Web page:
Minnehaha Falls freezes in the winter. The water sneaks small amounts of water underneath the ice and snow layers and the look of watching the water cascading underneath the gigantic icicles and churning its way back under the ice at the bottom and heading to the Minnesota River. The Mississippi boats that go up and down the river freeze into place waiting for the coast guard to come to their rescue. Traffic backs up on the Franklin Avenue Bridge and the Lake Street Bridge. Horns get honked politely. Dogs and children try sliding from any mound no matter how small or tall it is. We would walk on the snow ruins created by snowplows and human endeavors. We dreamed that we were polar explorers. And we had the view of all of the snow forts on the way to school, we could escape a rout by readjusting the path with boulders of snow from the street. We had ice balls, not just snowballs. It was our secret weapon.

My oldest brother was in charge of us. Four little ducklings all in a row, and we obeyed him. He has an air of authority about him, slightly Eeyore like. He had a wicked arm with a snowball and because he was so tall, he was the early warning system.

Our school had iron rails around the grassy spots, and in winter, the iron rail became the subject of bets. There was a pail of water just inside the door of the school kept there for the idiots who licked the rails and let their tongues get stuck. I must confess to licking the rail, but I never froze to it. I guess I was moving too quickly?

Snow. I left the curtain open in my bedroom this morning.  It’s open now. As I sit here doing all of the writing on my schedule I feel like a little girl waiting to use her boots in something besides puddles. Snowy days give me inspiration to write. They give me a force of calm and serenity which I lack daily. Snow lets me slow down and just be happy.

I’ve missed the snow that I grew up with, being from Minnesota and all. I miss watching the kids skate on park rinks and frozen rivers. Last winter I was in Minnesota for a party in honor of a woman who was dying of cancer. I got snowed in like I always do. I watched the skaters on the Mississippi up in St. Cloud. I had no camera with me to catch the moment, but the lights on the rink, clearly marked as a safe zone, have stayed with me. So much energy being consumed. Hats, mittens, scarves, hockey gear, and more, all a vital part of the vision of happiness to me. The fields harvested and the bales of hay covered with white as the fog sneaks in. The barns with their yellow glow of warm calling to milk cows, it’s a wonder I ever left the state. I was smitten by the idea of a world calling to me out there. I think that wanderlust might be a virus.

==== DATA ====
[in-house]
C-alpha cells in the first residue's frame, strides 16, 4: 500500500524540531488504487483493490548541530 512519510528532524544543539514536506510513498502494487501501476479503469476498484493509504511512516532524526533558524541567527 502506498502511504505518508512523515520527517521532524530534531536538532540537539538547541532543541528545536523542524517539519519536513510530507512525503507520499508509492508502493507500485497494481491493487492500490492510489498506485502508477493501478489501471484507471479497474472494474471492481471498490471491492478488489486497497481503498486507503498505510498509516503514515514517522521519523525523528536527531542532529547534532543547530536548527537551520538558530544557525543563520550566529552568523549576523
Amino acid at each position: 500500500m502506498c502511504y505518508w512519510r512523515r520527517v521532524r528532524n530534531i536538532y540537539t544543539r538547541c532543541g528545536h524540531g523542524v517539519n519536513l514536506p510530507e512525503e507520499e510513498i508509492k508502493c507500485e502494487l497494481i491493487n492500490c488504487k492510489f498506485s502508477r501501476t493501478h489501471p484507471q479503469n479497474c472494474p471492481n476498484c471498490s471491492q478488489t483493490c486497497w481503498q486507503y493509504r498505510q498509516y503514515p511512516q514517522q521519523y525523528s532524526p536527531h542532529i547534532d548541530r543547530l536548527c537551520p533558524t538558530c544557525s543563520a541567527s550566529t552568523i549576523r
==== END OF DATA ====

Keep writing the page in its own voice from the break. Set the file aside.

It still hasn’t started snowing. I catch my breath each time I look out of the window, hoping, waiting. I’m like a little kid wanting that miracle of snow, needing it. Sitting on an uncomfortable cold chair in a classroom that is gradually warmed by the breath of all the students hoping for snow and early dismissal. I’d always list the homework for the day on the blackboard. “No excuses, if you don’t do your homework, it won’t snow tonight.” And then the first snow flake arrives. There is a flurry of pencils noting the homework, kept simple because playing in the snow is more important. Assignment books are initialed and the world fidgets. Squirming and turning their heads made me just aim the desks at the window and have done with it. Creative writing time. “You are a snowflake, please, tell me of your life.”

It was cold, windy and cloudy when the word came down. Here, today, snow. But last night the skies were clear and I could watch the moon travel from east to west through my house. Almost a full moon, but brightly lighting the rooms as I wandered with insomnia. Stars as big as a marble, blinking 5 billion years ago. Morse code? Aliens might love snow. Heaven knows, our climate needs all the water it can get in dry places. I wonder if aliens would understand that a snowball fight is just as ingrained as finding a stick and pretending it is a sword or rifle. Rocks on the ground beg to be picked up and thrown by small boys. They can’t help it. Ingrained instinct and environmental influences make sure the aggressive side of our nature reinforce itself in each generation.

I am wordy today, and off topic or on a new topic, I find it hard to focus. Snow.

I’m just waiting.

Ann